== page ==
As an entrepreneur, at some point you'll be hiring other people to work for you. Maybe that includes independent contractors, affiliates or other employees. If you want to maximize your success, you'll have to become at the very least, proficient in the art of managing others.
The common approach involves providing last minute instructions, clarification and communications every step of the way, again and again, in a hodgepodge system. It's a recipe for management hell for you and your team. There's a better way to go about it.
To maximize performance, simply design your management mindset and work experience around the kid brother rule.
Use the kid brother rule.
Imagine that you will be delegating work to a naive, lovable, less experienced kid brother who is five years younger than you. You have a high regard for his well being and your shared success together. You'd probably take greater care to ensure he had everything he needed to succeed, and that's exactly what you should do for your team.
Lower your expectations of others while increasing your responsibility for the preparation of the work.
Having a brilliant team can actually work against us. Assuming everyone you've hired is brilliant conveniently allows you to raise your expectations and feel comfortable handing off a puzzle or mess for them to figure out. As funny as it can be, the goal isn't to hand off half-baked instructions and expect and demand success, yet this is common practice even for senior managers.
Would you do that to your kid brother? Not if you wanted to get things done.
In fact you probably wouldn't expect your kid brother to be as experienced, aware and in touch with the business as yourself. By lowering your expectations of their ability to understand everything and get it right the first time, while raising your responsibility level, you can pave the way to set them up for success.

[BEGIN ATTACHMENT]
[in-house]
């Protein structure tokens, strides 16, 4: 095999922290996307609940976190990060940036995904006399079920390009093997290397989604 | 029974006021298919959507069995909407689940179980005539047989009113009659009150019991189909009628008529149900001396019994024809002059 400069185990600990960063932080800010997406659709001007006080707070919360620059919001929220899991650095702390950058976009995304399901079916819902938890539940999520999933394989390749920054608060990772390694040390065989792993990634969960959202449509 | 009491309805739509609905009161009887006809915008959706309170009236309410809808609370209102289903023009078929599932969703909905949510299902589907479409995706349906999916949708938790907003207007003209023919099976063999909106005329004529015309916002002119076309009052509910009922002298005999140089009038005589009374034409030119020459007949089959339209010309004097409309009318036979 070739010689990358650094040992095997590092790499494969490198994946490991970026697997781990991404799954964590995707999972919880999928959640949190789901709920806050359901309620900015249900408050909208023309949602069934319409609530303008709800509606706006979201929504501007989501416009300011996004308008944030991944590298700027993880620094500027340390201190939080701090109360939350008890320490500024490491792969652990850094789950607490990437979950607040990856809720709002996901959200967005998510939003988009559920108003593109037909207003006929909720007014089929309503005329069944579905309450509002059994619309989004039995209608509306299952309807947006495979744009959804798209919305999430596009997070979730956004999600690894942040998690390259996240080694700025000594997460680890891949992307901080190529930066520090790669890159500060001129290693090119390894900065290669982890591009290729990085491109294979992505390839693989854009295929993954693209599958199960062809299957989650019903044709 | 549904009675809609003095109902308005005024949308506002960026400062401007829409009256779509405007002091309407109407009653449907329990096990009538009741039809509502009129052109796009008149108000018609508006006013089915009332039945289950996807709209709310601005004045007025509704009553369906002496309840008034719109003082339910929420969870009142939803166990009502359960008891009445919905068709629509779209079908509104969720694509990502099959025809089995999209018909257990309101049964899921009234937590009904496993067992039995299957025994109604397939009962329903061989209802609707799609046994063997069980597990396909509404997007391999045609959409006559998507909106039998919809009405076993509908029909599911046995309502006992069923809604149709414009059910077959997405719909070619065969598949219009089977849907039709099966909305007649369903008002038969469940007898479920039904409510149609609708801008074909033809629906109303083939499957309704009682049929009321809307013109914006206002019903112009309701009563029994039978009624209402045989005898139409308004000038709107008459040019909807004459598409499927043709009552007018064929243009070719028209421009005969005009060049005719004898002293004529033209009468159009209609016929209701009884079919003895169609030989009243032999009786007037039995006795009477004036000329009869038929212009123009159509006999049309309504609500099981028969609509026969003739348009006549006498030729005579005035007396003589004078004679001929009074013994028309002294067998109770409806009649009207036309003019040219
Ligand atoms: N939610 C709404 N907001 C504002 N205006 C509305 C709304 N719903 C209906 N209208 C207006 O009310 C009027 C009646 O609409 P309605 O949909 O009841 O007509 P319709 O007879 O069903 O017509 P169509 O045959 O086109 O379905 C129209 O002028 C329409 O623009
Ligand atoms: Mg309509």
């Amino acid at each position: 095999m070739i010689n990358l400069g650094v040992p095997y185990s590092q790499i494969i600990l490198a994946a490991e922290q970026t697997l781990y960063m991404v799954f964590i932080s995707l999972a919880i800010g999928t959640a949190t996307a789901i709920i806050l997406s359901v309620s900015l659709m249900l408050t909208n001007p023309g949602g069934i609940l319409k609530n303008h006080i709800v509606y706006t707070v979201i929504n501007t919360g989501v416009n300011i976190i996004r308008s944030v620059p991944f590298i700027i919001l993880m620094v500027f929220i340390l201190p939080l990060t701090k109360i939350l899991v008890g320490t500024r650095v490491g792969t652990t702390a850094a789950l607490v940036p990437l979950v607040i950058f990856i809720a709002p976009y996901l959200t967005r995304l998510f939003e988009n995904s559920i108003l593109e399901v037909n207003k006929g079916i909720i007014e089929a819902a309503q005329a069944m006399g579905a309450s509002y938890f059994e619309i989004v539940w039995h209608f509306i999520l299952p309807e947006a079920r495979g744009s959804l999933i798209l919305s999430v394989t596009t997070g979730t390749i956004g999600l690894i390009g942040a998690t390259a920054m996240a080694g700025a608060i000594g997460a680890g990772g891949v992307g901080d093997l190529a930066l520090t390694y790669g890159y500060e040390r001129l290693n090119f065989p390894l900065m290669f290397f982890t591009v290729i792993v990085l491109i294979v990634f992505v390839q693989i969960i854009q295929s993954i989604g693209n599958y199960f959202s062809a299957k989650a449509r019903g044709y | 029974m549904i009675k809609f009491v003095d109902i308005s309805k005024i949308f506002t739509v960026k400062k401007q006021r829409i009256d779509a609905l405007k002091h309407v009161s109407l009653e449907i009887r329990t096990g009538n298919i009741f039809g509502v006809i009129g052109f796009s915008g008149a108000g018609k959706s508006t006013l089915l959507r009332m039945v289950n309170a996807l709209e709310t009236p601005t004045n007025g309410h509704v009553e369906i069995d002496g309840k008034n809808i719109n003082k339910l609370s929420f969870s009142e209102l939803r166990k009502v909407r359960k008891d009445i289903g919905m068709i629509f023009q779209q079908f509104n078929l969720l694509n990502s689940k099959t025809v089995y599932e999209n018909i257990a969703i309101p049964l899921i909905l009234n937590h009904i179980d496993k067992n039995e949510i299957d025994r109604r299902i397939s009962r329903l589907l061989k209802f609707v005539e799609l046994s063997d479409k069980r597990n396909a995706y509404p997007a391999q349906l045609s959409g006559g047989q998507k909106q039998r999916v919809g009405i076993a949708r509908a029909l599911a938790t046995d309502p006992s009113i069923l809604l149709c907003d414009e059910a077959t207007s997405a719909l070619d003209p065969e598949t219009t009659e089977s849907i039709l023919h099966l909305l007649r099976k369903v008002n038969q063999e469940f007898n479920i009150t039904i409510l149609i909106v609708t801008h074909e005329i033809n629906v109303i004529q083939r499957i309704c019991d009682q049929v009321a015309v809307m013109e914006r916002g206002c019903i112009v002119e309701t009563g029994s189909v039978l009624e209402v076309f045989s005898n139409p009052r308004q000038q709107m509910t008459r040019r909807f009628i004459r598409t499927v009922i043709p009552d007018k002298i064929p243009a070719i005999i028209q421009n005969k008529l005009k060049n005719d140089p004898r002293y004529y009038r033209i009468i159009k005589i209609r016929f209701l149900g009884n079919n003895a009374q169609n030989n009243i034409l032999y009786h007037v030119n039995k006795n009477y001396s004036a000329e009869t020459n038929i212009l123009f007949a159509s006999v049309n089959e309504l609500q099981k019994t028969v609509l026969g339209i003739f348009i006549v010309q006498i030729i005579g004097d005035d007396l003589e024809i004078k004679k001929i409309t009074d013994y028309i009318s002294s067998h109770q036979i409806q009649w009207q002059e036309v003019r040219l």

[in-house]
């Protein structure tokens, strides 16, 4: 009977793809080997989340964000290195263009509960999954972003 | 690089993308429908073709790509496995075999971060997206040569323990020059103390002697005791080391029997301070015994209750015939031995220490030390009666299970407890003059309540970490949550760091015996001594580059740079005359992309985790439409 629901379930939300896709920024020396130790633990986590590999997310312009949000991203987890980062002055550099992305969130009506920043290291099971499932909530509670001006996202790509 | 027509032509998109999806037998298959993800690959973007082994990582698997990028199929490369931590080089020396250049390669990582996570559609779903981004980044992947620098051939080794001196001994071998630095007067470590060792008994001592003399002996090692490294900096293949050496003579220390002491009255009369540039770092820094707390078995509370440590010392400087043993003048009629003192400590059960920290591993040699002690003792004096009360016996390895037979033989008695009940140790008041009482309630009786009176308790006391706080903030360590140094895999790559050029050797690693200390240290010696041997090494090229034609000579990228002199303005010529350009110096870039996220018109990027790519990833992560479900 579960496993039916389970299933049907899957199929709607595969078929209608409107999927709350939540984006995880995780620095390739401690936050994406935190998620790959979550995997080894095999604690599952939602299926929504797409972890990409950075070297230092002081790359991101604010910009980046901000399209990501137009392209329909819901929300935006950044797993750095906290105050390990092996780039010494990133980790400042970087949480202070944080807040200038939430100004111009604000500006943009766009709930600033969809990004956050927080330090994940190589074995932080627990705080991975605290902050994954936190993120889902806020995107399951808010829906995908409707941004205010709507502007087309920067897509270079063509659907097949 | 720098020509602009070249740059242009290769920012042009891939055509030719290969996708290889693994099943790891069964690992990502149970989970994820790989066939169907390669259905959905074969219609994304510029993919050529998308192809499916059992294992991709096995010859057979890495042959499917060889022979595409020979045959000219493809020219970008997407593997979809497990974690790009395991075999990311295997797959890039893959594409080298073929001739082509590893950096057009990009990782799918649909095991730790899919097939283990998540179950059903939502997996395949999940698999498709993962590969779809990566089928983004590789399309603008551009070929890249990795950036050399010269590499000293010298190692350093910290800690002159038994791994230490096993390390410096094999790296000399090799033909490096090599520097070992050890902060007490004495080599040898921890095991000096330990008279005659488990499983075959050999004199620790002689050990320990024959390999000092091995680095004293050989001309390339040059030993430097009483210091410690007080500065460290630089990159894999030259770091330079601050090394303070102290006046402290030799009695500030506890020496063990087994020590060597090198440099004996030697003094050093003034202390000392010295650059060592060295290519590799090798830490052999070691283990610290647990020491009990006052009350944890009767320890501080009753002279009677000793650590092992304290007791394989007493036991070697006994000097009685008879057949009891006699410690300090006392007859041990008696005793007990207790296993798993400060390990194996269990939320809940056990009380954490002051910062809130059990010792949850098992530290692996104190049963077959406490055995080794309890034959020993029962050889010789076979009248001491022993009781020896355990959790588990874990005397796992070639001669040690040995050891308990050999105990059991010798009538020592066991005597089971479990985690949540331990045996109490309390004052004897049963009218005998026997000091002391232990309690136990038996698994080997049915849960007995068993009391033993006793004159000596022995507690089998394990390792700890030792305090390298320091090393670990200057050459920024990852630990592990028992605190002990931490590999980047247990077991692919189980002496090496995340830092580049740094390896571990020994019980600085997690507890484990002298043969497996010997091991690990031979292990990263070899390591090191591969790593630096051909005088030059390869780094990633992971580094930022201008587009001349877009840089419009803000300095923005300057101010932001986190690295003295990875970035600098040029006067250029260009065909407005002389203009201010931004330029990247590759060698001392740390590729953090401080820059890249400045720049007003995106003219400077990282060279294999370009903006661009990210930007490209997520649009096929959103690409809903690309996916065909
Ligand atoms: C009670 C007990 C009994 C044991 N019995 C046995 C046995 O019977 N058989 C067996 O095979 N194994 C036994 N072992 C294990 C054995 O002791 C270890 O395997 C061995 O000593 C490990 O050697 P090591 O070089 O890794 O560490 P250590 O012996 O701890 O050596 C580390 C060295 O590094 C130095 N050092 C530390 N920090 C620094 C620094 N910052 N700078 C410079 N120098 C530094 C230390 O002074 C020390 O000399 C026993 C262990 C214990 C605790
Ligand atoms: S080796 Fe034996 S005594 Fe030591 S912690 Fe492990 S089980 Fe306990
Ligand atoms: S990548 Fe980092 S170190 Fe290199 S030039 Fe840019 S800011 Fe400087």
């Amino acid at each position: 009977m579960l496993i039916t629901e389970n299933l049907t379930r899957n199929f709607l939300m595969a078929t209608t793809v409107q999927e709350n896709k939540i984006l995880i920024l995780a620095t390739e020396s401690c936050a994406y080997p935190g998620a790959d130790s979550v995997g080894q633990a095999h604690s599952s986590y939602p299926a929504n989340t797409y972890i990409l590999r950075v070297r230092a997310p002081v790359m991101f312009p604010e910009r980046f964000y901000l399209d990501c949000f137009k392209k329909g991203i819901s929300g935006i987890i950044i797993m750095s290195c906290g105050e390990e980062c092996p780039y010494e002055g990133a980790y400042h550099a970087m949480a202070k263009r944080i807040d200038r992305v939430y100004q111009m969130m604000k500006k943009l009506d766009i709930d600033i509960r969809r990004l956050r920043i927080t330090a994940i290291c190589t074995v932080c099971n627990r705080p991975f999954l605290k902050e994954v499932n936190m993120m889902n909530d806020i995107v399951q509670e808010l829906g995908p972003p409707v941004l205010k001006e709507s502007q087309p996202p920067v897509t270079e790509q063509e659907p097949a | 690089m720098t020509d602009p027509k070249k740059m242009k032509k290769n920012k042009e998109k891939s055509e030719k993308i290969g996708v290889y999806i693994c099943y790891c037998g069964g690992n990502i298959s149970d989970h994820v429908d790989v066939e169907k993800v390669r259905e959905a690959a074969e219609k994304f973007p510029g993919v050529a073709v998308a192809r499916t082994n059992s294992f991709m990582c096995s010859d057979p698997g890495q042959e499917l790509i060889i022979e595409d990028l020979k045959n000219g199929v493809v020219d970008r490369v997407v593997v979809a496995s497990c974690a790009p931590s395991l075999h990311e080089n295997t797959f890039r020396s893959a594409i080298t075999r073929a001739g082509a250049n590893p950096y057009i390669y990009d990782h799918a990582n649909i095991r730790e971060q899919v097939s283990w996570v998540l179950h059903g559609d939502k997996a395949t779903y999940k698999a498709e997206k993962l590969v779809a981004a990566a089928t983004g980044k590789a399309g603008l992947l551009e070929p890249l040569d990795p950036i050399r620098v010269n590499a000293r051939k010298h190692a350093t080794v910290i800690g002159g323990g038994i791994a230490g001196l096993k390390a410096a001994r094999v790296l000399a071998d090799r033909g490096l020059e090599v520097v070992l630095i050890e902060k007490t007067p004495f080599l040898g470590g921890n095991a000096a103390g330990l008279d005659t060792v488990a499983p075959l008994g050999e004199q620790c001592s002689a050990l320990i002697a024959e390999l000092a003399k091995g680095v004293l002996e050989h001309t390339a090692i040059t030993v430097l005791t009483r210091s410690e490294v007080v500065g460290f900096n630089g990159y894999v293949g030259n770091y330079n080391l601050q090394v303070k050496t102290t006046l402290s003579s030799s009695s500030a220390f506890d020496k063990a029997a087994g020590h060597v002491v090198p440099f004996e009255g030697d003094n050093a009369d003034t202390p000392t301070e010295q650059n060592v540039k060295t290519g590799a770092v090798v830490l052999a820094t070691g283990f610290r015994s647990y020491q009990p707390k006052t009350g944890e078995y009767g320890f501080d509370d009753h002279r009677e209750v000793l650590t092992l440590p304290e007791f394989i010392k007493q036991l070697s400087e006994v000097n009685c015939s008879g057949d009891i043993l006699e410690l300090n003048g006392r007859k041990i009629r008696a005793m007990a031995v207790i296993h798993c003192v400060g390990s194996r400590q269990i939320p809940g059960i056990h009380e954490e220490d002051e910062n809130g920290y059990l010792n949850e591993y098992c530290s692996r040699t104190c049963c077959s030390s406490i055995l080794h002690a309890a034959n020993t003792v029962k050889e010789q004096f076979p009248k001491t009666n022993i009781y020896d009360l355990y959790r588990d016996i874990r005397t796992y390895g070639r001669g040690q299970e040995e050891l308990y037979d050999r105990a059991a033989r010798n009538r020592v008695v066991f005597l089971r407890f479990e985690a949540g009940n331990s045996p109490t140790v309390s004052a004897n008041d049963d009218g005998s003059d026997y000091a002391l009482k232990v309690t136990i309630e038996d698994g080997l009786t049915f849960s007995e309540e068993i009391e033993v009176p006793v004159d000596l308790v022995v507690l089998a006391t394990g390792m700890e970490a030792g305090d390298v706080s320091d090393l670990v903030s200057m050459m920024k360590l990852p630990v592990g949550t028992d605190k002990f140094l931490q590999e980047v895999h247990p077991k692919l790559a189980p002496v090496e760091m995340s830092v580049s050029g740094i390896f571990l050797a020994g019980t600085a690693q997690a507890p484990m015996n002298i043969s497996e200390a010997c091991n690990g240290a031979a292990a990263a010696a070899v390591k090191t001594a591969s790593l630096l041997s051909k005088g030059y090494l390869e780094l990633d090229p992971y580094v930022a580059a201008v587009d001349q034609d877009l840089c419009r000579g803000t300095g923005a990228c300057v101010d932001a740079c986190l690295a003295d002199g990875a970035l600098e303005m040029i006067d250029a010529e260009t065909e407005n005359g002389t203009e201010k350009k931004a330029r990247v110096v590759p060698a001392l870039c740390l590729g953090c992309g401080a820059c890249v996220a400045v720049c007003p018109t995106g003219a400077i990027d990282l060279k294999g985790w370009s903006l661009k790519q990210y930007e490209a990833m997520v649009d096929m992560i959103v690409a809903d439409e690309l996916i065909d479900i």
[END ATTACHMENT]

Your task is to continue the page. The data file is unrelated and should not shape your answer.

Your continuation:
Start organizing what's directly under your control.
All too often, business owners hand off and delegate messes, where the scope of work is ill-defined, the instructions are vague, and little to no preliminary work has been done. This is like telling your kid brother to go build a tree house for you, when he has little to no idea which tree to use, where exactly to start, how to work a saw, or what it should look like. This habit sets you and your team up for failure and frustration.
If you applied the kid brother rule, and prepared things accordingly with compassion, responsibility, and mutual desire to succeed; you'd provide greater clarity and precision, decreasing the time and effort to manage and do the work. Performance would also improve since a job that's easier to do is more likely to get done and done on time.
Shifting your focus to the organization of the work itself, the collection of tasks, processes, methods, how well they're documented and communicated will greatly decrease the management and oversight requirements. If the work is well organized, and the processes are clean, all that's left is to effectively communicate and share them to whomever you're delegating the work.
Get the details and instructions on paper in complete sentences.
A reality that many forget when it comes to managing and delegating is that unless you can telepathically convey the essential knowledge, you'll need to do the preliminary prep work upfront by providing clarity and context in documentation. The better you document things and organize them for reference upfront, the less time and effort you'll have to spend conveying last minute information to keep the work going. As with doing anything with your kid brother, you need to do much of the thinking in advance.
Optimize the work first, then optimize the people.
Refining the work is often easier than trying to improve the people, and such gains add lasting value to the business in perpetuity. So it make sense to look for opportunities to improve the work first and ensure it's ready for your kid brother.
Treating more of your team like your lovable albeit, sometimes naive kid brother will help you incorporate more grace, guidance, compassion and encouragement that will support their highest level of performance. As a manager and owner, becoming known for these traits will attract not only better opportunities but better talent, which in turn you can put to work for you to create a better work product.